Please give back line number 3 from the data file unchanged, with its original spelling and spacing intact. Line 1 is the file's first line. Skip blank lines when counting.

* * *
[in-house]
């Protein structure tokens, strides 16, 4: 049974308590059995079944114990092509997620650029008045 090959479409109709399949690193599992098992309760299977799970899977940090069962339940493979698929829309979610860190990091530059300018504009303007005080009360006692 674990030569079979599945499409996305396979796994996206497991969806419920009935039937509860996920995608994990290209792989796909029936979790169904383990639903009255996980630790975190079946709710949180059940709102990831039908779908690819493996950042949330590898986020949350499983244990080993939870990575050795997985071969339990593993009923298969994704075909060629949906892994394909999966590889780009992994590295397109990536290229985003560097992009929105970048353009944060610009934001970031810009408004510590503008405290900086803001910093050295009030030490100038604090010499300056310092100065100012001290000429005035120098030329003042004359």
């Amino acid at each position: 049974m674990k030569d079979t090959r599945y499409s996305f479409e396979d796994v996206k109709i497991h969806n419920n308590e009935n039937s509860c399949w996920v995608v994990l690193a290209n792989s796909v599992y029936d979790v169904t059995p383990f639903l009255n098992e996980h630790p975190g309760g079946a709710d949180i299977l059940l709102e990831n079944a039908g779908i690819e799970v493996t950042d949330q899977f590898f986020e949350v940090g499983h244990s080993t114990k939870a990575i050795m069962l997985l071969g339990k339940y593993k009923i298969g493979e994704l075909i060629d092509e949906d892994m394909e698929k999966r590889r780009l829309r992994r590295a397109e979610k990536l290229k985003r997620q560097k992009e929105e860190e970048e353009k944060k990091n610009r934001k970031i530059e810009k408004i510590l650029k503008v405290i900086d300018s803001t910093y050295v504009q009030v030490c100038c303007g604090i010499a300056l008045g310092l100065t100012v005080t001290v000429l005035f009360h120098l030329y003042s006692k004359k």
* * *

């Amino acid at each position: 049974m674990k030569d079979t090959r599945y499409s996305f479409e396979d796994v996206k109709i497991h969806n419920n308590e009935n039937s509860c399949w996920v995608v994990l690193a290209n792989s796909v599992y029936d979790v169904t059995p383990f639903l009255n098992e996980h630790p975190g309760g079946a709710d949180i299977l059940l709102e990831n079944a039908g779908i690819e799970v493996t950042d949330q899977f590898f986020e949350v940090g499983h244990s080993t114990k939870a990575i050795m069962l997985l071969g339990k339940y593993k009923i298969g493979e994704l075909i060629d092509e949906d892994m394909e698929k999966r590889r780009l829309r992994r590295a397109e979610k990536l290229k985003r997620q560097k992009e929105e860190e970048e353009k944060k990091n610009r934001k970031i530059e810009k408004i510590l650029k503008v405290i900086d300018s803001t910093y050295v504009q009030v030490c100038c303007g604090i010499a300056l008045g310092l100065t100012v005080t001290v000429l005035f009360h120098l030329y003042s006692k004359k």